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Paula Kashtan

What To Expect In CVS

Here's a step-by-step rundown of what happens during a CVS procedure.

Chorionic villus sampling, or CVS, is a prenatal test that samples part of the placenta to determine whether baby has a chromosomal condition, such as Down syndrome, or other genetic conditions, such as cystic fibrosis.

If you opt for the CVS procedure, it will be performed around the end of your first trimester, between weeks 10 and 12. The first step in the procedure is an ultrasound, which is used to confirm your pregnancy stage and determine the placenta’s location. Based on this, your doctor will determine whether to go through your cervix or abdomen to get the chorionic villi sample from your placenta. (This just depends on which direction will give easier access to your placenta.) The cells in this tissue have the same genetic makeup as baby, which means any chromosomal abnormalities that show up in the cells will also be present in baby.

For a transcervical procedure (through the cervix), you’ll be asked to lie on your back with your feet in stirrups. A speculum will be inserted into your vagina (think back to your last pap smear), and antiseptic will be used to clean your vagina and cervix. This ensures that bacteria won’t travel into your uterus during the procedure and cause an infection. Then, your doctor will thread a catheter (a long, thin tube) through your vagina and cervix and use gentle suction to take a tissue sample from the placenta.

For a transabdominal procedure (through the abdomen), you’ll receive a shot of local anesthetic to numb the belly area. Then, a longer needle will be put through your skin, muscle and uterine wall to reach the placenta and take a tissue sample. For each technique, ultrasound will be used to guide and monitor the entire process.

After the sample is extracted, baby’s heart rate and your blood pressure, pulse and breathing will be monitored for at least half an hour. If your blood is Rh negative, you'll receive a shot of immunoglobulin after (unless baby's father is also negative), in case your blood mixed with baby's potentially non-compatible blood during the test. Make sure someone is available to drive you home afterwards, because you'll need to take it easy for the rest of the day, and avoid sex, heavy lifting and flying for the next three days. You might experience minor cramping, but if it becomes severe or you notice leaking amniotic fluid or spotting, or develop a fever (a possible sign of an infection), call your doctor right away–these are all signs of potential miscarriage.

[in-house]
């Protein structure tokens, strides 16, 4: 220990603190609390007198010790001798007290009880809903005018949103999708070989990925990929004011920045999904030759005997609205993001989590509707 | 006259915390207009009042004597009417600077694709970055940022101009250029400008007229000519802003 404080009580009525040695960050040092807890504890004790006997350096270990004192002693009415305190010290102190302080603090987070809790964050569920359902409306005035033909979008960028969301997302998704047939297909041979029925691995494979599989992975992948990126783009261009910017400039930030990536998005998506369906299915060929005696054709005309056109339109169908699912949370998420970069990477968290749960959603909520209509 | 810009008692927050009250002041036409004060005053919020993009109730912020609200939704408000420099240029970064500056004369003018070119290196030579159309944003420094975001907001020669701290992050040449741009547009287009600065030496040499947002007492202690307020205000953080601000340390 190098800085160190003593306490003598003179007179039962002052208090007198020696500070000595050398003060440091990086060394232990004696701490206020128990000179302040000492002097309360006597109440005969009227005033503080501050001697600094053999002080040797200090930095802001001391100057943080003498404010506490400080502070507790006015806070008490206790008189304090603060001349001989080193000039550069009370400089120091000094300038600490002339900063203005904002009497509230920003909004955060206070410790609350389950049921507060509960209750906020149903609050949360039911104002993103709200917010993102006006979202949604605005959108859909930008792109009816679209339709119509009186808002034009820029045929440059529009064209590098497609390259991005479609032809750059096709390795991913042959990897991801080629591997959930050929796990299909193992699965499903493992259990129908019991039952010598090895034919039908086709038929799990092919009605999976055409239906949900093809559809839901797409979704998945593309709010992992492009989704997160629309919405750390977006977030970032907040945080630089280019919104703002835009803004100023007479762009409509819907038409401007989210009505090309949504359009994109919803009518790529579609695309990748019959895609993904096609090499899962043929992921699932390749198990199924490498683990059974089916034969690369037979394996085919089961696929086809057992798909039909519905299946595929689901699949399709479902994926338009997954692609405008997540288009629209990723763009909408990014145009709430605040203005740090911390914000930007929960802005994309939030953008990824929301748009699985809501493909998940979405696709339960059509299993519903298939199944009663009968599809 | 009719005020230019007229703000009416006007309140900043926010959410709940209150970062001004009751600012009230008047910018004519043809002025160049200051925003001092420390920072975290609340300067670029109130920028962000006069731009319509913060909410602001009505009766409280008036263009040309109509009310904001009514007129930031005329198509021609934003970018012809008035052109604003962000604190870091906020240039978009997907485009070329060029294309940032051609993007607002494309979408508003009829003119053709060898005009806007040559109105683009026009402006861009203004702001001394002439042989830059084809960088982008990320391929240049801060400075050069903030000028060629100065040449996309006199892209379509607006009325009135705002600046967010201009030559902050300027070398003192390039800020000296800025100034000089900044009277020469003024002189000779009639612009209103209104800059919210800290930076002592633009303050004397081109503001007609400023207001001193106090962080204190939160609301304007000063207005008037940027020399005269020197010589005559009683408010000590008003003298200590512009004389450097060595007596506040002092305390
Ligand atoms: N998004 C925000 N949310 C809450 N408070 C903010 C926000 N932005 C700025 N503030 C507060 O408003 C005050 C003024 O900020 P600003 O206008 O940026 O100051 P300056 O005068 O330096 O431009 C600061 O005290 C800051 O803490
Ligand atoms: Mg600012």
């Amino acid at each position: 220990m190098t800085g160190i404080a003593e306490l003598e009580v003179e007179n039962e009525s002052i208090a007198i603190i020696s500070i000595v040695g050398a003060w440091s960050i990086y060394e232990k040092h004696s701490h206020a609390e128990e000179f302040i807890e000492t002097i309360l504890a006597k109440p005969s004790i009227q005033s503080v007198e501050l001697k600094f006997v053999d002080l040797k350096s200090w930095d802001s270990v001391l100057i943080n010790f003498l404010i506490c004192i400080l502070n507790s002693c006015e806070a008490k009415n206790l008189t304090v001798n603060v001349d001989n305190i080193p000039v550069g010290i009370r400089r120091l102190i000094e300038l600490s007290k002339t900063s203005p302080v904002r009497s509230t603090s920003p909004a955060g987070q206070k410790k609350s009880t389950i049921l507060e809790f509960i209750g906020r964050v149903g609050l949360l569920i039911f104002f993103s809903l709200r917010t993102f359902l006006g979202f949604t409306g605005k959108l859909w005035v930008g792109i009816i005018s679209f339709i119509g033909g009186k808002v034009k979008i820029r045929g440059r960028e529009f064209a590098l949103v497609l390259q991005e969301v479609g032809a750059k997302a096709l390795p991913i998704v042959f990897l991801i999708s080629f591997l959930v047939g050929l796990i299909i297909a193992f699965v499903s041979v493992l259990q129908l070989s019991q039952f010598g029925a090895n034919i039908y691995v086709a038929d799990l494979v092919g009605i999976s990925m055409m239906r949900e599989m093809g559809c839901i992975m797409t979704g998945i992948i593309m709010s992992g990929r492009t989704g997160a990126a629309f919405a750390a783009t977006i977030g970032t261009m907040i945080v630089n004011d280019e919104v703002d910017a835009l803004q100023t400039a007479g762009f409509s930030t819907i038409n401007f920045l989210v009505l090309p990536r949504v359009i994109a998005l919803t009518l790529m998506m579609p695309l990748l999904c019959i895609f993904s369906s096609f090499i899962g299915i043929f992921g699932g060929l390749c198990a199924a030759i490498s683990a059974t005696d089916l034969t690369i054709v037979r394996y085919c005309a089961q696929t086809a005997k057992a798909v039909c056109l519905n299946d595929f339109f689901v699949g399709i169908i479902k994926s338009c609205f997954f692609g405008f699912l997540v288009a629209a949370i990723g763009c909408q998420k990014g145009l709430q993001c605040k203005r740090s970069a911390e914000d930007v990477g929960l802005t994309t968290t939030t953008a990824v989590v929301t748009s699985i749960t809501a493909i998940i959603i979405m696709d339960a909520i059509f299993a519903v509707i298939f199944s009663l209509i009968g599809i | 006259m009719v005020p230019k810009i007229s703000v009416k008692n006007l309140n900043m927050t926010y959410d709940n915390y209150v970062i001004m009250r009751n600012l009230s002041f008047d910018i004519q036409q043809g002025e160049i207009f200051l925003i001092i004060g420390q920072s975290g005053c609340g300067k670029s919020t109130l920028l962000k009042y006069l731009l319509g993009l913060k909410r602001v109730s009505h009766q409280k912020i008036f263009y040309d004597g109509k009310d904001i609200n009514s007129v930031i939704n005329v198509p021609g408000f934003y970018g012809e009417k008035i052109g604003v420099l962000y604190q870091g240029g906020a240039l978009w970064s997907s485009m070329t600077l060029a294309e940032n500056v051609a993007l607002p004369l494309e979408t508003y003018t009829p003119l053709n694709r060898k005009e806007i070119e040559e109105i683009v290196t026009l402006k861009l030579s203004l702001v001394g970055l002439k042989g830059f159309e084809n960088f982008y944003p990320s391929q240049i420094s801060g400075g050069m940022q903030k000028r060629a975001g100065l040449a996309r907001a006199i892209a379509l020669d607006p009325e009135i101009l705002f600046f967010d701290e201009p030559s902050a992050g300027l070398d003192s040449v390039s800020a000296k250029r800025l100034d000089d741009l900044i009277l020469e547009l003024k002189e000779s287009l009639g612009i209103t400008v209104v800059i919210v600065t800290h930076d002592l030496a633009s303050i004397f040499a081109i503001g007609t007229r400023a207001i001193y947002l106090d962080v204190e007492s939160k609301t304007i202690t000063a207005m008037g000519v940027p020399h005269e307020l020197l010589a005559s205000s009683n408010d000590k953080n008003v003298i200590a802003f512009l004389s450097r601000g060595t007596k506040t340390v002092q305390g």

The test lasts about half an hour, and the actual tissue extraction only takes a few minutes. The transcervical procedure feels similar to a pap smear—there might be some cramping or pinching, but it shouldn’t last long. In a transabdominal procedure, you’ll feel a sharp but quick sting from the numbing medication, and no further pain when the collecting needle goes in. You might cramp a little when the needle is actually in your uterus.

Expect results in about seven to ten days. Cells from your tissue need to be isolated and allowed to reproduce for a week or so, then analyzed for any chromosomal abnormalities. CVS can also be used to detect certain genetic disorders, but not neural tube defects (you’ll need amniocentesis for that). Your chances of a mosaicism result, where some cells have abnormal chromosomes and some don’t, are about 1 percent. If this is the case, your doctor will probably recommend further testing, such as amniocentesis.

American College of Obstetrics and Gynecologists. Your Pregnancy and Birth. 4th ed. Washington, DC: ACOG; 2005.

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